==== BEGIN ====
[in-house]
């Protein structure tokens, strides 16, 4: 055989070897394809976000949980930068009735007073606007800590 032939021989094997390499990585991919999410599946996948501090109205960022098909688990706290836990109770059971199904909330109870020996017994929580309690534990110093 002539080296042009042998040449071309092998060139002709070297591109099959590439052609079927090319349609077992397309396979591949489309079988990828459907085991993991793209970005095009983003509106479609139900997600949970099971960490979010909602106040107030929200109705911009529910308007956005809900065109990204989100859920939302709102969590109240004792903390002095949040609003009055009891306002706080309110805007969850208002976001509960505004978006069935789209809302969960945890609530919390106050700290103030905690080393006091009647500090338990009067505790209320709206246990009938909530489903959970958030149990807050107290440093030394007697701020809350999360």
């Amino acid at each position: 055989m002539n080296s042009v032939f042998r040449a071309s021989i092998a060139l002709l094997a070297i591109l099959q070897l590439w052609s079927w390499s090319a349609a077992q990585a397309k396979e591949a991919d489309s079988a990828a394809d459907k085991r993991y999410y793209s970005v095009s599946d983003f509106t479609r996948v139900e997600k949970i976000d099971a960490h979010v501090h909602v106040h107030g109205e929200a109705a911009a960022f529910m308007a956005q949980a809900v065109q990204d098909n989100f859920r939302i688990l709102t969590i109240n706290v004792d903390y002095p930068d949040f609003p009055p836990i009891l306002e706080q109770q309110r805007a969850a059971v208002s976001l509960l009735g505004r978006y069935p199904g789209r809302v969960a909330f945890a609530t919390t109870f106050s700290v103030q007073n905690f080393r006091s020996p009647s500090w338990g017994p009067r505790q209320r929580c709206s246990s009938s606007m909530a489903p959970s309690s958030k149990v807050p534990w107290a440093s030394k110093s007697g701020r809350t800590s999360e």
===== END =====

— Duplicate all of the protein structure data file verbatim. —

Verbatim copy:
[in-house]
């Protein structure tokens, strides 16, 4: 055989070897394809976000949980930068009735007073606007800590 032939021989094997390499990585991919999410599946996948501090109205960022098909688990706290836990109770059971199904909330109870020996017994929580309690534990110093 002539080296042009042998040449071309092998060139002709070297591109099959590439052609079927090319349609077992397309396979591949489309079988990828459907085991993991793209970005095009983003509106479609139900997600949970099971960490979010909602106040107030929200109705911009529910308007956005809900065109990204989100859920939302709102969590109240004792903390002095949040609003009055009891306002706080309110805007969850208002976001509960505004978006069935789209809302969960945890609530919390106050700290103030905690080393006091009647500090338990009067505790209320709206246990009938909530489903959970958030149990807050107290440093030394007697701020809350999360």
């Amino acid at each position: 055989m002539n080296s042009v032939f042998r040449a071309s021989i092998a060139l002709l094997a070297i591109l099959q070897l590439w052609s079927w390499s090319a349609a077992q990585a397309k396979e591949a991919d489309s079988a990828a394809d459907k085991r993991y999410y793209s970005v095009s599946d983003f509106t479609r996948v139900e997600k949970i976000d099971a960490h979010v501090h909602v106040h107030g109205e929200a109705a911009a960022f529910m308007a956005q949980a809900v065109q990204d098909n989100f859920r939302i688990l709102t969590i109240n706290v004792d903390y002095p930068d949040f609003p009055p836990i009891l306002e706080q109770q309110r805007a969850a059971v208002s976001l509960l009735g505004r978006y069935p199904g789209r809302v969960a909330f945890a609530t919390t109870f106050s700290v103030q007073n905690f080393r006091s020996p009647s500090w338990g017994p009067r505790q209320r929580c709206s246990s009938s606007m909530a489903p959970s309690s958030k149990v807050p534990w107290a440093s030394k110093s007697g701020r809350t800590s999360e």